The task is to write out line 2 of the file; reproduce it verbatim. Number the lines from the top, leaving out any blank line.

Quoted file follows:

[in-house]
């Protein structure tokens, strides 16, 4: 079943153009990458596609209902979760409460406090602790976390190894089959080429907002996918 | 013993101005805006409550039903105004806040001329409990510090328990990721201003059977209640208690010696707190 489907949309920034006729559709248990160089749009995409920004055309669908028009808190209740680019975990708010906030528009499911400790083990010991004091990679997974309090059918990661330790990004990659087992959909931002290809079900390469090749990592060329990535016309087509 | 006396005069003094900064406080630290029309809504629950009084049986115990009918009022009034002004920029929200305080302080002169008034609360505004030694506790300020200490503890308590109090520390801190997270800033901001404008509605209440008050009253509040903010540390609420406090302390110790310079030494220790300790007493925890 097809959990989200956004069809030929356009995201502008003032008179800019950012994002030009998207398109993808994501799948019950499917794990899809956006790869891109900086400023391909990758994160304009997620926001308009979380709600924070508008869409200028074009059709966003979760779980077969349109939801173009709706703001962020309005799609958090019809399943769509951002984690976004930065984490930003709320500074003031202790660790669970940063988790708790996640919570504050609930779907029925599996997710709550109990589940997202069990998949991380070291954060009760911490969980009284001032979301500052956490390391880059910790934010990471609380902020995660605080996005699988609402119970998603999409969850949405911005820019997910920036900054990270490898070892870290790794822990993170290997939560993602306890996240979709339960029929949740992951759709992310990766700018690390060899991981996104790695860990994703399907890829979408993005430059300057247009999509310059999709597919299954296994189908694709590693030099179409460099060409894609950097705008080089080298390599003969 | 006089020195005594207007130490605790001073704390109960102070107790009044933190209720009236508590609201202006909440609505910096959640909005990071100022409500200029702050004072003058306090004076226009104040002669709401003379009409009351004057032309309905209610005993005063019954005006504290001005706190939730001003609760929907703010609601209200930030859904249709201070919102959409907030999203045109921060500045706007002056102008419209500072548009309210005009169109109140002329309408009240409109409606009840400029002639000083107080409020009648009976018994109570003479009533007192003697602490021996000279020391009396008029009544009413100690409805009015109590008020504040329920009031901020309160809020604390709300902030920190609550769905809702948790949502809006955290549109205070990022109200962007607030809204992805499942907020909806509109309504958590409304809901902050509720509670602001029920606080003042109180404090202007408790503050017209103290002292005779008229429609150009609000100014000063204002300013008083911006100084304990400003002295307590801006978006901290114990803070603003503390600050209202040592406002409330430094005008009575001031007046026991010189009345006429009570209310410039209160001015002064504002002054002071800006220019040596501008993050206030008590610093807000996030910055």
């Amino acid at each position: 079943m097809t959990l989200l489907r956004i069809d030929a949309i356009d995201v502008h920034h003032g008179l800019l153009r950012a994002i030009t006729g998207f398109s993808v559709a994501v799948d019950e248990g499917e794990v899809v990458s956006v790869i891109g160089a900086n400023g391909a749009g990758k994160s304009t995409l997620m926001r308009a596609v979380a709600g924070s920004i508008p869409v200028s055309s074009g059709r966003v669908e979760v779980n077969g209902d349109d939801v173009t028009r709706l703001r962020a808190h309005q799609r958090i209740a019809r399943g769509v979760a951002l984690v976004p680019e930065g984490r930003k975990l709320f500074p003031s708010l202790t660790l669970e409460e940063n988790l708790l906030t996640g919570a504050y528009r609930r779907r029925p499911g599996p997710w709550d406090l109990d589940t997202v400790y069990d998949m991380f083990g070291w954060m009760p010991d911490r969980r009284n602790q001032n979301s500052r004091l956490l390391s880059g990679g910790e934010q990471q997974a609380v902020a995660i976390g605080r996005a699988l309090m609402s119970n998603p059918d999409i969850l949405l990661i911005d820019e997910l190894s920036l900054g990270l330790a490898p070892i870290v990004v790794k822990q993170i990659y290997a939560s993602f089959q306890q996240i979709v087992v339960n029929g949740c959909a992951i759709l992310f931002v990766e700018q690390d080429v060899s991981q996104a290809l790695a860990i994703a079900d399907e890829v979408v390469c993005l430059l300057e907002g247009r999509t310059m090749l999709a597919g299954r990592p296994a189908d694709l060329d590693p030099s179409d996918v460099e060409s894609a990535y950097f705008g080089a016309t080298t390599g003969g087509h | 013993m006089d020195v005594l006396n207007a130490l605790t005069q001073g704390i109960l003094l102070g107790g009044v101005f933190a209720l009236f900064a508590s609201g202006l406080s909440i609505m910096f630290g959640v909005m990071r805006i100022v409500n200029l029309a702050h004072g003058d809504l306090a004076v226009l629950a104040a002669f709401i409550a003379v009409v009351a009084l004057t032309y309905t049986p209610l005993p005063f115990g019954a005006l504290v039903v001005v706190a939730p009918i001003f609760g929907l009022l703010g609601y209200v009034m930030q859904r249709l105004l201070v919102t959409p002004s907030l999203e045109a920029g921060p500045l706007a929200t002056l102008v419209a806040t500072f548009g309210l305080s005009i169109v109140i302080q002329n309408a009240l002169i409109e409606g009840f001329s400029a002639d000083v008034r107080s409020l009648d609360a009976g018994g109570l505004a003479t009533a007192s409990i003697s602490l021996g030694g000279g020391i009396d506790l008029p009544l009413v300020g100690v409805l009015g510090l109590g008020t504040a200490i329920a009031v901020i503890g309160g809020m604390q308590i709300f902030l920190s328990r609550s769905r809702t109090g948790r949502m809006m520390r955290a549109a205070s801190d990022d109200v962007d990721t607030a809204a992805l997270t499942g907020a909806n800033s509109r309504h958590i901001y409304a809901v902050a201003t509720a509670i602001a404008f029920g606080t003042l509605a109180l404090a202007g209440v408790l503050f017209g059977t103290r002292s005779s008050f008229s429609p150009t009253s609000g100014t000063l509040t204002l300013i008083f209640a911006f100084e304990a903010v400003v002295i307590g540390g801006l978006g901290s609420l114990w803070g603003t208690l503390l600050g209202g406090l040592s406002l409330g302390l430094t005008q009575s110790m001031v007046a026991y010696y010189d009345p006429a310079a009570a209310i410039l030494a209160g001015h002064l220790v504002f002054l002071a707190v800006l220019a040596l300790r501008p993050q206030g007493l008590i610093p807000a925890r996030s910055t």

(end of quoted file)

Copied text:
């Protein structure tokens, strides 16, 4: 079943153009990458596609209902979760409460406090602790976390190894089959080429907002996918 | 013993101005805006409550039903105004806040001329409990510090328990990721201003059977209640208690010696707190 489907949309920034006729559709248990160089749009995409920004055309669908028009808190209740680019975990708010906030528009499911400790083990010991004091990679997974309090059918990661330790990004990659087992959909931002290809079900390469090749990592060329990535016309087509 | 006396005069003094900064406080630290029309809504629950009084049986115990009918009022009034002004920029929200305080302080002169008034609360505004030694506790300020200490503890308590109090520390801190997270800033901001404008509605209440008050009253509040903010540390609420406090302390110790310079030494220790300790007493925890 097809959990989200956004069809030929356009995201502008003032008179800019950012994002030009998207398109993808994501799948019950499917794990899809956006790869891109900086400023391909990758994160304009997620926001308009979380709600924070508008869409200028074009059709966003979760779980077969349109939801173009709706703001962020309005799609958090019809399943769509951002984690976004930065984490930003709320500074003031202790660790669970940063988790708790996640919570504050609930779907029925599996997710709550109990589940997202069990998949991380070291954060009760911490969980009284001032979301500052956490390391880059910790934010990471609380902020995660605080996005699988609402119970998603999409969850949405911005820019997910920036900054990270490898070892870290790794822990993170290997939560993602306890996240979709339960029929949740992951759709992310990766700018690390060899991981996104790695860990994703399907890829979408993005430059300057247009999509310059999709597919299954296994189908694709590693030099179409460099060409894609950097705008080089080298390599003969 | 006089020195005594207007130490605790001073704390109960102070107790009044933190209720009236508590609201202006909440609505910096959640909005990071100022409500200029702050004072003058306090004076226009104040002669709401003379009409009351004057032309309905209610005993005063019954005006504290001005706190939730001003609760929907703010609601209200930030859904249709201070919102959409907030999203045109921060500045706007002056102008419209500072548009309210005009169109109140002329309408009240409109409606009840400029002639000083107080409020009648009976018994109570003479009533007192003697602490021996000279020391009396008029009544009413100690409805009015109590008020504040329920009031901020309160809020604390709300902030920190609550769905809702948790949502809006955290549109205070990022109200962007607030809204992805499942907020909806509109309504958590409304809901902050509720509670602001029920606080003042109180404090202007408790503050017209103290002292005779008229429609150009609000100014000063204002300013008083911006100084304990400003002295307590801006978006901290114990803070603003503390600050209202040592406002409330430094005008009575001031007046026991010189009345006429009570209310410039209160001015002064504002002054002071800006220019040596501008993050206030008590610093807000996030910055």